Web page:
Throughout 2018, the History Services Unit of the Library, Museum & Gallery Team’s goal has been to make our local heritage accessible to everyone. Whether it be digitally through this Blog, Facebook and our Museum Newsletter – subscribe here or view back issues through Trove here; or tangibly through our museum.
Coffs Harbour Regional Museum’s varied and interesting exhibitions this year have included:
Rime of the Ancient Mariner paintings by Geoff Mould and the associated sea themed open mic session on World Poetry Day.
Created from a Dream: A Gift of Calligraphy, which presented the beautiful handmade book “The North Coast Regional Botanic Garden – Created from a Dream”
Submerged: Stories of Australia’s Shipwrecks which included a very popular after dark event.
The Tasma Theatre: Coffs Harbour’s Jewel (currently on display)
Bananas to Beautizone: Coffs’ Changing Summers (currently on display)
Over the last 12 months there has been exciting and significant grants won by two talented members of our team that will ultimately have a great impact on public access to our local historical information, these were:
We would like to acknowledge and thank our museum and library volunteers, as well as the community for all of the considerable assistance they have contributed this year and wish everybody a Merry Christmas and a Happy and Healthy 2019.
I wonder whether Rene and Flo McCristal preparing Christmas dinner at the Pier Hotel, Coffs Harbour, 25 December Circa 1910, would have preferred to have put a prawn on the barbie? Picture Coffs Harbour Collection, mus07-1572
David Pont was a Glenreagh-based man who married Charlotte Shipman in 1889 , and passed away in 1936. 
His main claim to fame was his “Mountain Maid” mine, which was the principal mine in the brief-lived Lower Bucca goldfield.  The mine produced £20,000 of gold. 
While the Lower Bucca goldfield existed for only a few years from 1896, the village which sprang-up next to it, lasted well into the 20th century as an agricultural service centre, which included a school, store, hotel, and Mechanics’ Institute (School of Arts) at various stages.
The mining data sheet for the “Mountain Maid” mine (held by Coffs Harbour Regional Museum) gives a location of 0751E 6402N, which places the mine 200 metres south of the village.
The Upper Bucca goldfield (the Beacon Mines) also produced a village at the same time, but this Beacon Village was dismantled in the months after the Beacon company pulled the plug in 1899.
The Beacon Village was up in the scrub; the Lower Bucca Village was down on the plain.
This miner’s pick reminds us of how hard life was before mechanisation.
Australia’s gold-miners in the 1800s were known as “diggers”, because that’s what they did. Dig.
See David Pont’s miner’s pick at the Coffs Harbour Regional Museum. References
The black ink manuscript, Receiving Office cancellation, Little Nymboida, 20 Aug 13, over stamped with a Coramba, N.S.W. 20 August 1913 date stamp, tying a 1d red Kangaroo to piece (see Figure 1), is the only postal marking from this small office in the Northern Rivers Region of New South Wales, recorded by Hopson & Tobin . I am not aware of any other recorded examples. Little Nymboida Receiving Office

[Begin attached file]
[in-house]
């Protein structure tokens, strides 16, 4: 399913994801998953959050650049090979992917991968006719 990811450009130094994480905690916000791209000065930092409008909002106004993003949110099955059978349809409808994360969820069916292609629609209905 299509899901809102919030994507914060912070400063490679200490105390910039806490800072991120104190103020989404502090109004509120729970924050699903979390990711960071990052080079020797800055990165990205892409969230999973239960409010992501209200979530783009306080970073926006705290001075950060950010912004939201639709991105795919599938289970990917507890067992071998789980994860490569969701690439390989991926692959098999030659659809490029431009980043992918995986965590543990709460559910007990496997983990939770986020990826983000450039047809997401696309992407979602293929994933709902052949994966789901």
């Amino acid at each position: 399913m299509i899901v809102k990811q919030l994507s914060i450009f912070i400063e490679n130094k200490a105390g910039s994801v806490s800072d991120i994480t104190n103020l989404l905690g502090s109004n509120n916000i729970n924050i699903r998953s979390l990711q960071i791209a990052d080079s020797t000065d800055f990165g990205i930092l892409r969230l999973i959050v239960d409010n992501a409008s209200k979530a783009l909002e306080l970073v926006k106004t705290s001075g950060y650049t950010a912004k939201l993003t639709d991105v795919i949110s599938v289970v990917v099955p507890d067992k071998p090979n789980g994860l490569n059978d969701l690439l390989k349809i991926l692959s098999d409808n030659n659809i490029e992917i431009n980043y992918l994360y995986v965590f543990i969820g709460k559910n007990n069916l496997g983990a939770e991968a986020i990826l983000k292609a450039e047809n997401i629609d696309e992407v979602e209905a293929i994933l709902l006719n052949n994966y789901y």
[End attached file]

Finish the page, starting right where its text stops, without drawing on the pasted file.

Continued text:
Little Nymboida opened as a Receiving Office on 1 November 1910, operated by Adolph Pauls, a German immigrant and farmer, whose property was located approximately 8 miles from the turnoff at the 8 Mile Peg on the existing Coramba to Brooklana mail route, at a location then known as Eastern Dorrigo . Pauls was also contracted to convey and deliver settler mail exchanged at the 8 Mile Peg twice weekly. Representations by the Mole Creek Progress Association for establishment of a mail service, described the locality as being in the area of the Mole Creek and Little Nymboida River end of Eastern Dorrigo and inhabited by 40 settlers. The location is identified on the period map extract (see Figure 2) .
Interestingly, Hopson & Tobin recorded a Receiving Office at Mole Creek, 25kms from Coramba, opening on 1 January 1898 and closing on 25 April 1900. There is no reference to this past Office in correspondence contained on the Little Nymboida Post Office file. However, co-incidentally, Hopson & Tobin record Little Nymboida as also being located 25kms from Coramba.
The Progress Association’s desired alternate designation for the proposed receiving office, in the event that ‘Little Nymbodia’ might have been considered unsuitable, possibly clashing with the existing ‘Nymbodia’ Post Office, was ‘Leonora’. Nymbodia was of course Nymboida. As I have pointed out in previous articles, local discrepancies in the spelling of place names was not unusual for the period. The Office name was derived from that of the nearby Little Nymboida River. Manuscript Cancellation
The manuscript cancellation is clearly in the hand of Adolph Pauls, as depicted in the example of correspondence contained on the Official Post Office File (see Figure 3). Of note, in this document is Pauls’ spelling of the proposed office name, ‘Little Nymbodia’, the spelling also used by the Progress Association in correspondence directed to the Postmaster Coramba.
In respect to the over stamping of the manuscript cancellation it is relative to note that instructions issued to Pauls by the Postmaster General’s Department on his appointment as Receiving Office Keeper included, “The Postage Stamps on the correspondence forwarded in the bags you send should be obliterated by the Postmaster at Coramba”.
Little Nymboida was designated a Telephone Office on 4 May 1926 and a Non-Official Post Office in 1927. On 15 July 1931, the Post Office closed and it was again designated a Telephone Office operated by Adolph’s son, Ernest Henry Pauls. The Office temporarily closed for a short period in July 1936, before again reopening in August of that year. It finally closed on 31 August 1950.
Adolph Pauls passed away in 1934 and is buried at the Coffs Harbour Historic Cemetery alongside his wife Elizabeth . References